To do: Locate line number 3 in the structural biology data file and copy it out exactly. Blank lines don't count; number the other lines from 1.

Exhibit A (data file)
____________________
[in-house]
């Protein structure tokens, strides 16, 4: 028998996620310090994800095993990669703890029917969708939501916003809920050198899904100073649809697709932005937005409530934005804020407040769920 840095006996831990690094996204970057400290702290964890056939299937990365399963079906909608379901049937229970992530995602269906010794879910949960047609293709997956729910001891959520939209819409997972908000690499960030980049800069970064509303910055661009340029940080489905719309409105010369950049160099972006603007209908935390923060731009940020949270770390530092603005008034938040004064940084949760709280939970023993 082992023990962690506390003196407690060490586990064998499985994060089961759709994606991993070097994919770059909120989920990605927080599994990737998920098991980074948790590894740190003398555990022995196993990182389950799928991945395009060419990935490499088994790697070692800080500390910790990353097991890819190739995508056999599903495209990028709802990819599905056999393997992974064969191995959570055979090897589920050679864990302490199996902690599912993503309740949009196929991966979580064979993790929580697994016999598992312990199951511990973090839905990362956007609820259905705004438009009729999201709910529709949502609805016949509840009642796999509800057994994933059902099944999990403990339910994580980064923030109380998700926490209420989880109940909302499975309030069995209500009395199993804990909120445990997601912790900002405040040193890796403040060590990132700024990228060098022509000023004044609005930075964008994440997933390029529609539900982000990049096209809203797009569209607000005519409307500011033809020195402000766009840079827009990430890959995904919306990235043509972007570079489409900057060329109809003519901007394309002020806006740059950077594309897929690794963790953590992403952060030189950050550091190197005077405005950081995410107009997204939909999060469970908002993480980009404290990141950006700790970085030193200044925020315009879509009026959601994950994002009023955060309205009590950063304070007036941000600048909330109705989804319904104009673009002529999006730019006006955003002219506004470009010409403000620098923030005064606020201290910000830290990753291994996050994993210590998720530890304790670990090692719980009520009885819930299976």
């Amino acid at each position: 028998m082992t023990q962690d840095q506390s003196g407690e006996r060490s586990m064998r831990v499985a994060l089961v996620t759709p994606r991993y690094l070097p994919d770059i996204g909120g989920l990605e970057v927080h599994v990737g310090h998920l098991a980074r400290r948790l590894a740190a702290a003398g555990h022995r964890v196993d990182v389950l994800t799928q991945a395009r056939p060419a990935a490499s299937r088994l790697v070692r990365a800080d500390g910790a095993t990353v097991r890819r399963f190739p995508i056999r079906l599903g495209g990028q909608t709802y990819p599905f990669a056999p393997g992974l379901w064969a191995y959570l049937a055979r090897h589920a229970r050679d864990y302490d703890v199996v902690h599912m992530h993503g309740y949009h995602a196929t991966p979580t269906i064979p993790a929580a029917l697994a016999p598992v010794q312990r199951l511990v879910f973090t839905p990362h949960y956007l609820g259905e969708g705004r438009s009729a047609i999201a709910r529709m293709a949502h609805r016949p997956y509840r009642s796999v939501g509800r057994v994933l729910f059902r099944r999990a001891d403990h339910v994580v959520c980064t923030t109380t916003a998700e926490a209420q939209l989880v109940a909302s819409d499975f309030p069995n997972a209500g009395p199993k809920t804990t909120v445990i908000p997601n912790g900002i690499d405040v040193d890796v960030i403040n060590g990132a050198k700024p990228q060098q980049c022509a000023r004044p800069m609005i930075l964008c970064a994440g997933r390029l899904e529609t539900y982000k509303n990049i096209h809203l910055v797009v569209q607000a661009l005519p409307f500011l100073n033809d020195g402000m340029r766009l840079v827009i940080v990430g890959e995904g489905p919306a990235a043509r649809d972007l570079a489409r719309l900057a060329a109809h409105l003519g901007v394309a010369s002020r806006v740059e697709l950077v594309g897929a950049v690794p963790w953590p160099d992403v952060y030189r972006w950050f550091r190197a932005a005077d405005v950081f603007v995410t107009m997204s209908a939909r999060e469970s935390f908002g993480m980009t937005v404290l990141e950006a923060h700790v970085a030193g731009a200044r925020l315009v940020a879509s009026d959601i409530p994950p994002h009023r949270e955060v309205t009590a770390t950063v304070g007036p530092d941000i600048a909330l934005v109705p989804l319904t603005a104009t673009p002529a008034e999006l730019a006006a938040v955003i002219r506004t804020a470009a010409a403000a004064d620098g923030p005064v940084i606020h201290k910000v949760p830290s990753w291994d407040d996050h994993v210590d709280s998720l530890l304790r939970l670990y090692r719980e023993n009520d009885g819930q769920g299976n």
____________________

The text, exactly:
């Amino acid at each position: 028998m082992t023990q962690d840095q506390s003196g407690e006996r060490s586990m064998r831990v499985a994060l089961v996620t759709p994606r991993y690094l070097p994919d770059i996204g909120g989920l990605e970057v927080h599994v990737g310090h998920l098991a980074r400290r948790l590894a740190a702290a003398g555990h022995r964890v196993d990182v389950l994800t799928q991945a395009r056939p060419a990935a490499s299937r088994l790697v070692r990365a800080d500390g910790a095993t990353v097991r890819r399963f190739p995508i056999r079906l599903g495209g990028q909608t709802y990819p599905f990669a056999p393997g992974l379901w064969a191995y959570l049937a055979r090897h589920a229970r050679d864990y302490d703890v199996v902690h599912m992530h993503g309740y949009h995602a196929t991966p979580t269906i064979p993790a929580a029917l697994a016999p598992v010794q312990r199951l511990v879910f973090t839905p990362h949960y956007l609820g259905e969708g705004r438009s009729a047609i999201a709910r529709m293709a949502h609805r016949p997956y509840r009642s796999v939501g509800r057994v994933l729910f059902r099944r999990a001891d403990h339910v994580v959520c980064t923030t109380t916003a998700e926490a209420q939209l989880v109940a909302s819409d499975f309030p069995n997972a209500g009395p199993k809920t804990t909120v445990i908000p997601n912790g900002i690499d405040v040193d890796v960030i403040n060590g990132a050198k700024p990228q060098q980049c022509a000023r004044p800069m609005i930075l964008c970064a994440g997933r390029l899904e529609t539900y982000k509303n990049i096209h809203l910055v797009v569209q607000a661009l005519p409307f500011l100073n033809d020195g402000m340029r766009l840079v827009i940080v990430g890959e995904g489905p919306a990235a043509r649809d972007l570079a489409r719309l900057a060329a109809h409105l003519g901007v394309a010369s002020r806006v740059e697709l950077v594309g897929a950049v690794p963790w953590p160099d992403v952060y030189r972006w950050f550091r190197a932005a005077d405005v950081f603007v995410t107009m997204s209908a939909r999060e469970s935390f908002g993480m980009t937005v404290l990141e950006a923060h700790v970085a030193g731009a200044r925020l315009v940020a879509s009026d959601i409530p994950p994002h009023r949270e955060v309205t009590a770390t950063v304070g007036p530092d941000i600048a909330l934005v109705p989804l319904t603005a104009t673009p002529a008034e999006l730019a006006a938040v955003i002219r506004t804020a470009a010409a403000a004064d620098g923030p005064v940084i606020h201290k910000v949760p830290s990753w291994d407040d996050h994993v210590d709280s998720l530890l304790r939970l670990y090692r719980e023993n009520d009885g819930q769920g299976n």